Corporate Health and Safety

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Laws, economics, and morals lead to organisational programs designed to promote employee safety and health. The occupational Safety and Health Administration has utilised a police-and-punish approach. Lately it has emphasised improvement of the industrial environment with a view toward preventing disease.


In business 'what gets measured gets managed'. Research carried out by RoSPA suggests that the variability in accident rates across UK organisations as a population is so great that any attempt to analyse accident statistics in studies, which consider less than 1,000 organisations are statistically meaningless. In other words, the variability of accident rates in UK industry is so large that the probability of making an error in the interpretation of the results is nearly 100 per cent.
A further criticism that can be levelled is that, most often issues such as work related ill health and unsafe conditions are neglected as compare to other, such as the unacceptable exposures to health hazards. Health damage is generally a bigger issue than accidental injury but these are harder to identify and quantify. HSE estimate that early death from past exposure to hazardous working conditions is at least one (if not perhaps two) orders of magnitude greater than death due to workplace accidents (although much of this occurs after those affected have ceased employment).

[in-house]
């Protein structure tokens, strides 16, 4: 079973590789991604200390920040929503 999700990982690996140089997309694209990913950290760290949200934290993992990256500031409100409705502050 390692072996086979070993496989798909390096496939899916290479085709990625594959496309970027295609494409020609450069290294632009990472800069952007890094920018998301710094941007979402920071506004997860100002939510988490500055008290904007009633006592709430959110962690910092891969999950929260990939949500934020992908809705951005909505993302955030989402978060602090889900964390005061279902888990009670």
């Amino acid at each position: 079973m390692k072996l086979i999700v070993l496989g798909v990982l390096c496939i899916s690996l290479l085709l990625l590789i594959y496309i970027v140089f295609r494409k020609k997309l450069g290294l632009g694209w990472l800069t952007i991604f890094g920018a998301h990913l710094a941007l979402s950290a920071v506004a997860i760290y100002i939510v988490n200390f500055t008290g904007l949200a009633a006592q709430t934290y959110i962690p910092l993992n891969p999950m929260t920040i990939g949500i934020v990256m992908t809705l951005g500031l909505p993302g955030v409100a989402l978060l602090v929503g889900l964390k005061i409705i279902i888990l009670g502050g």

Some may seek to argue that good health and safety management which produces a low a lost time injury rate is more likely to address health protection as well. But an absence of accidents cannot be taken to imply neither a low rate of work related ill health since neither modelling nor data are available to support this. ...
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